Perhaps you are an introvert who enjoys staying home and cuddling up with a good book. Maybe you are an avid lover of the printed word, and the last one in your club to get out of the “Book of the Month Club.” Are you laid up for a while, unable to go about life as you would like? Or, are you afraid of the coronavirus, and have self-quarantined for a bit? Regardless of your reason, any of these are avenues to reading a good book. Excuse or not, most of us have a few books in the back of our minds. Classics we never experienced. Or a well-loved novel that we haven’t read in ten years, they are there, waiting for a cracked kneecap, a long weekend, or a handy virus. Here is Gildshire’s list of books to read while avoiding crowds. Or, any time.
The Catcher in the Rye, by J.D. Salinger
Introduced in 1951, Salinger’s Holden Caulfield is a tormented soul unwilling to accept joy for fear of missing out on something jaded or coarse. Almost 70 years later, it rings true to a generation filled with similar angst. I dare you not to find similarities between Caulfield and the Millennial Generation.
1984, by George Orwell
You’ve heard of dystopian fiction, perhaps as in The Hunger Games. Maybe, you have heard of a hyper-controlled society described as “Orwellian.” It was from this book! One of the first books ever written with a dystopian theme based on government control, this is still the best of the lot. Our apologies to Katniss Everdeen, but she was no Winston Smith.
Murder on the Orient Express, by Agatha Christie
In Agatha Christie’s most popular and compelling mystery, a luxury train stalls overnight in a snowstorm. The next morning, an dead American passenger! He was stabbed twelve times, apparently behind a locked door! As ace detective Hercule Poirot investigates, he discovers that everyone on the train was somehow connected to the murdered man. Ms. Christie paints a word picture that challenges us to confront ethical issues that we believed were settled in our own minds.
The Bell Jar, by Sylvia Plath
Semi-autobiographical, this fish-out-of-water novel introduces us to a young lady from a small town who receives an internship in New York City. Instead of loving the big city, she finds it disturbing and disorienting. Soon, an undefined mental illness begins to take shape. Will the young lady even survive the internship? Or, will her psyche unravel entirely? This is one of the first modern novels that took an unflinching look at mental illness outside of the mental hospital.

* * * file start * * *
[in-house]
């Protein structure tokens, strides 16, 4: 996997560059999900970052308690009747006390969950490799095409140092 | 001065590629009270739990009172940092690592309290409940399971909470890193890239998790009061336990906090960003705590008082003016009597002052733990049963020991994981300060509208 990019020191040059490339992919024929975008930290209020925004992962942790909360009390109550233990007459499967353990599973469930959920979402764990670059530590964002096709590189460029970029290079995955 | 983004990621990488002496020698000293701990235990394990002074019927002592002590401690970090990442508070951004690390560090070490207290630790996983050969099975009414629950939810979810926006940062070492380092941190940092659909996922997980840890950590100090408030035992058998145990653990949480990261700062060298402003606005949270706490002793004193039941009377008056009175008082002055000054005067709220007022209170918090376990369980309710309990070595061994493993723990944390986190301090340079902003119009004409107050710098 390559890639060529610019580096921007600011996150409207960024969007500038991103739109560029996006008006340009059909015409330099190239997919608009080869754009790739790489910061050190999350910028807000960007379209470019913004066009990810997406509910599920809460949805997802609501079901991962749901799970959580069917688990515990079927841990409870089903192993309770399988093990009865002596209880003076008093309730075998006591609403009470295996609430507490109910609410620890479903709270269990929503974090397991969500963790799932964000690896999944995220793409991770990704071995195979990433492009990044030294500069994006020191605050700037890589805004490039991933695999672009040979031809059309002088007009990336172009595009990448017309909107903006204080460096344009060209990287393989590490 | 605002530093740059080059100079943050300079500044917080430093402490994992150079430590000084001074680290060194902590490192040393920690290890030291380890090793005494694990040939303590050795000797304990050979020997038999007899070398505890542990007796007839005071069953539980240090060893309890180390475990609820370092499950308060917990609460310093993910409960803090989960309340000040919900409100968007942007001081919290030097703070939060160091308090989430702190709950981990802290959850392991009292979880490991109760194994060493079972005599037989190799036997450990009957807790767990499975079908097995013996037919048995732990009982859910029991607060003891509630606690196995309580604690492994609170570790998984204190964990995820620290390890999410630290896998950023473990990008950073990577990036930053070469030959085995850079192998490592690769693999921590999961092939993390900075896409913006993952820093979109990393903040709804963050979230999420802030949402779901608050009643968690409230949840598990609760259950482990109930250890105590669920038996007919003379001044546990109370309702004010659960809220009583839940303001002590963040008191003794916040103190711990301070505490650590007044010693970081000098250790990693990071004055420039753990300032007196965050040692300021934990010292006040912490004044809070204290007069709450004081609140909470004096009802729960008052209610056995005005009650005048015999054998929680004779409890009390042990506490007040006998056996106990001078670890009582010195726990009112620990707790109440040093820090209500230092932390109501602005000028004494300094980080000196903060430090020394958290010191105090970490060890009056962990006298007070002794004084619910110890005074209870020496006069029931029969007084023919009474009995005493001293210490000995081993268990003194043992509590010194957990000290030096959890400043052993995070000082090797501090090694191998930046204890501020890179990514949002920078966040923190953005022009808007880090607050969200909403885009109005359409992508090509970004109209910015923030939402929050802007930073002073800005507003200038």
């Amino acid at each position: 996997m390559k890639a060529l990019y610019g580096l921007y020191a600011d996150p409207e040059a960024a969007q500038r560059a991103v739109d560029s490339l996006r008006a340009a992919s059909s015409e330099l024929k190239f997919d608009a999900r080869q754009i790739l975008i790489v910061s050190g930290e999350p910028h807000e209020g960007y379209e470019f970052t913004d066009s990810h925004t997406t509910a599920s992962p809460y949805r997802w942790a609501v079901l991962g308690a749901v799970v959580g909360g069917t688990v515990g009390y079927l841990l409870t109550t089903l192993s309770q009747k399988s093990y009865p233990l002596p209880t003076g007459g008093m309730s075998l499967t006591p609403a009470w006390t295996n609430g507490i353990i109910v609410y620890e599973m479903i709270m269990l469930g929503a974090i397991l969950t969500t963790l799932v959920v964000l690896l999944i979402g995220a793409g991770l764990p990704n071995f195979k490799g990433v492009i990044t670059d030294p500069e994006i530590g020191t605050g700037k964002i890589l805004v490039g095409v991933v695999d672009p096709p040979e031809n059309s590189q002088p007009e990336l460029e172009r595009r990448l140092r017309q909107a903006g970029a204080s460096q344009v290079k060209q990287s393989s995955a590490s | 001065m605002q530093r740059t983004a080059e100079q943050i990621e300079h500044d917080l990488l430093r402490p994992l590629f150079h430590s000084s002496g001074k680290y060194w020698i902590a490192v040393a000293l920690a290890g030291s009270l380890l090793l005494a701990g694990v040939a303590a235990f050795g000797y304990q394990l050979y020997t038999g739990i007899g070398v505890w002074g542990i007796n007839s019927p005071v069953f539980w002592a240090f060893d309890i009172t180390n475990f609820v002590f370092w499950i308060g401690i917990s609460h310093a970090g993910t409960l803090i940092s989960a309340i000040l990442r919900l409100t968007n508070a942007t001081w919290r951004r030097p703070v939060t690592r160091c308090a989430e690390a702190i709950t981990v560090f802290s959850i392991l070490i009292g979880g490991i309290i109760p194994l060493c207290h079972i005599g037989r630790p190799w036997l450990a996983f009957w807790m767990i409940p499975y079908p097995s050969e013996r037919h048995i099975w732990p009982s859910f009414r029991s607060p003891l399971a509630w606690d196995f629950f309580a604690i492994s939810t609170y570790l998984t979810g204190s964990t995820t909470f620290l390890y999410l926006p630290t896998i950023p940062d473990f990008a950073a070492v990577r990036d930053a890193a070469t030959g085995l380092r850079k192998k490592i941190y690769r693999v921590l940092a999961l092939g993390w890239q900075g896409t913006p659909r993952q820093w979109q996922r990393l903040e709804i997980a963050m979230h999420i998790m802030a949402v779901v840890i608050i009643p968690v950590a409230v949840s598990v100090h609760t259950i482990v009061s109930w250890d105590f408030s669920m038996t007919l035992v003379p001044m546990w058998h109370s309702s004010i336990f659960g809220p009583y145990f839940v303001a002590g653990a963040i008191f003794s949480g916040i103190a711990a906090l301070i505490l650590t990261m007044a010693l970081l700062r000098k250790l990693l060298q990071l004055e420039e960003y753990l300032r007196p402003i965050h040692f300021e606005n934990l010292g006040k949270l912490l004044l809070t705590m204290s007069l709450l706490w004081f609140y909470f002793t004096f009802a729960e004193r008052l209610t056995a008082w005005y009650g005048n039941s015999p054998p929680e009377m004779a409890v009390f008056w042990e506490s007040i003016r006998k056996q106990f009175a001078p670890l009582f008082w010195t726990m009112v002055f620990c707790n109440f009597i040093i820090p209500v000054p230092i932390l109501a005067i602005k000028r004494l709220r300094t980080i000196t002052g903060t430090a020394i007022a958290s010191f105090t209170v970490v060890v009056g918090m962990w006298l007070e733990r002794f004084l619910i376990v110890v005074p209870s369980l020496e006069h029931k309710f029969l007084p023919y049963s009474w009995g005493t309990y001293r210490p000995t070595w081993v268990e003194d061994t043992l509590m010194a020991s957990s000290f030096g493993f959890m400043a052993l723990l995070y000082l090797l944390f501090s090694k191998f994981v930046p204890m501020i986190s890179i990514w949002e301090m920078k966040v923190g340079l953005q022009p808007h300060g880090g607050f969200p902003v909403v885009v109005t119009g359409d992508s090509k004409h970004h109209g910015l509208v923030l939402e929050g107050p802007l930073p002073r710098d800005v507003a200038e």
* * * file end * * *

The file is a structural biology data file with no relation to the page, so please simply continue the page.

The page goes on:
The Girl Who Fell From the Sky, by Heidi W. Durrow
Written only ten years ago, this novel about a biracial girl who feels caught between worlds has a timeless quality to it. Anyone who has ever felt that “a place to belong” is just out of reach, will find a kindred spirit here. Come to think of it, that means everyone.
The Outsiders, by S.E. Hinton
I love the backstory of this novel. Susan Eloise Hinton wrote this book at the ripe old age of sixteen! She wanted to read a book about what it was really like to grow up in the mid-20th Century. But she couldn’t find one without silly romance or unbelievable derring-do. So she wrote the kind of book she wanted to read and published it with initials so she would appear older. She writes about a gang of toughs in Oklahoma. They try to stick together through the pressures of violence and broken homes. To this day, the novel reminds us that growing up is not an easy task.
Come to think of it, who needs a pesky virus to spend a weekend with books to read. These are some of our favorites.